Thursday, 27 February 2020

Persliflage - a puzzling word! Orwell, Lawrence and Byron

Persiflage has never been a word in my vocabulary. I only started to think about its meaning when I read this passage (about O'Brien) in George Orwell's Nineteen Eighty-Four:

"However much in earnest he might be, he had nothing of the single-mindedness that belongs to a fanatic. When he spoke of murder, suicide, venereal disease, amputated limbs, and altered faces, it was with a faint air of persiflage. 'This is unavoidable,' his voice seemed to say; 'this is what we have got to do, unflinchingly. But this is not what we shall be doing when life is worth living again".

I explored its usage a little further, and found that others had commented on it and quoted examples, such as this extract from D.H. Lawrence's Women in Love:

Some critics and commentators have called it a 'grandiloquent', 'twee' or 'over-literary word', and defined it in various ways, although the consensus seems to suggest it means flippant small talk, mocking banter (or writing).

I'm surprised that I hadn't thought about it before, as it's often used with reference to the satirical poems and some of the letters of Lord Byron. 

Some screen shots from the internet:

Is it a particularly English kind of supercilious mocking, frivolous banter (although the word has a French derivation)?

It doesn't seem to go down well with people from other countries, especially with those who don't appreciate being gently baited or 'put down', even in jest or in an apparently friendly manner. 

The speaker, when challenged, may claim "I didn't mean it, it was only a joke". 

I've learnt from experience that if I'm ever tempted to mock, tease or make fun of someone at his or her expense (kοροϊδεύω is the Greek word), Ι shall quickly be put in my place and told, Θα φας ξύλο!

But who can resist some good, well-intentioned English satire?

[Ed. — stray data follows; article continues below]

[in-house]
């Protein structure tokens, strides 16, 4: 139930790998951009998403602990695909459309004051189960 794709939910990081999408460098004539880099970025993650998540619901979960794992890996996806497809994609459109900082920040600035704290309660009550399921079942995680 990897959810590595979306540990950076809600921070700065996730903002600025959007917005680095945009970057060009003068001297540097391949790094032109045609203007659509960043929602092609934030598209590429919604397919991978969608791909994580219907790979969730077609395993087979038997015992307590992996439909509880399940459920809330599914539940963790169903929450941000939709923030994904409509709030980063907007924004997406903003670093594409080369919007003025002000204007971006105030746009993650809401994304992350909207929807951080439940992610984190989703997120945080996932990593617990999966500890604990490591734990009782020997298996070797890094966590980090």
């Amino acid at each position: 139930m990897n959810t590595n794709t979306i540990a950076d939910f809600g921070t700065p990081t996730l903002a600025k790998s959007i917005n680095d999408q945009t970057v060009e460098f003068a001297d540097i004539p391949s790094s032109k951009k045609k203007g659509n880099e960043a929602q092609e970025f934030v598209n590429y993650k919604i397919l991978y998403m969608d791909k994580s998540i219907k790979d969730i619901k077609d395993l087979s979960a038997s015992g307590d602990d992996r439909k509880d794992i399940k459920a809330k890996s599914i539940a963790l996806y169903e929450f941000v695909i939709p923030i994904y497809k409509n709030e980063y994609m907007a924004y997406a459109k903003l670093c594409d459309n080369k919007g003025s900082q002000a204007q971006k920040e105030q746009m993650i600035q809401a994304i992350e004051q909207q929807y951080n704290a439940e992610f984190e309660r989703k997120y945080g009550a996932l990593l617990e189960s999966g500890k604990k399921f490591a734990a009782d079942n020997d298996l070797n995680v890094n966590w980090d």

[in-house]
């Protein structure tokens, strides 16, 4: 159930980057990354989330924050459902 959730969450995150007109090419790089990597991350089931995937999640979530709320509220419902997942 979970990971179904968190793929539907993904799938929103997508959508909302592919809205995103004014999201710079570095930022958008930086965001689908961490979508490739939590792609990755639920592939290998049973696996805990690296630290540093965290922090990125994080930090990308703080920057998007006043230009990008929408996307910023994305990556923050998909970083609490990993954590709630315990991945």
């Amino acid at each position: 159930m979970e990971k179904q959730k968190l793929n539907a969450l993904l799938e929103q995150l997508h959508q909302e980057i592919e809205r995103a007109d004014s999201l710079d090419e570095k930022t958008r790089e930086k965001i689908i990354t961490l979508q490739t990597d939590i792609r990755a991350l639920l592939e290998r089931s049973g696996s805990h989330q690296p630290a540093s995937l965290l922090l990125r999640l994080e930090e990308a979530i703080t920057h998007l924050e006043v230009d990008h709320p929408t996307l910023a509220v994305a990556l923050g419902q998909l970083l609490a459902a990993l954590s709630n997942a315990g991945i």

See also, Loraine Saunders on Orwell's Burmese Days

Wednesday, 26 February 2020

Comic Method in Byron’s Epic, Peter Gallagher, The Byron Society

On Byron's Don Juan, Peter Gallagher

The playwright Simon Stephens meets Simon Armitage. the Poet Laureate.

The playwright Simon Stephens meets Simon Armitage. the Poet Laureate, BBC Sounds.

A relaxed, friendly conversation!

"Simon Stephens has created more than 30 works for the theatre. They include original dramas, such as Punk Rock, set in the library of a Stockport school, new versions of plays by Chekhov and Ibsen, and the highly successful stage adaptation of The Curious Incident of the Dog in the Night-Time, which won the Olivier Award for the best new play, and the Tony Award for the best play on Broadway. Simon Armitage is the current national Poet Laureate, a role he began in May 2019. He published his first full-length collection of poems, Zoom!, in 1989. Since then has published more than a dozen volumes of poetry, along with fiction, an acclaimed translation of Sir Gawain and the Green Knight, works for theatre, film, television and radio, and a book about of his love of pop music, and his band The Scaremongers".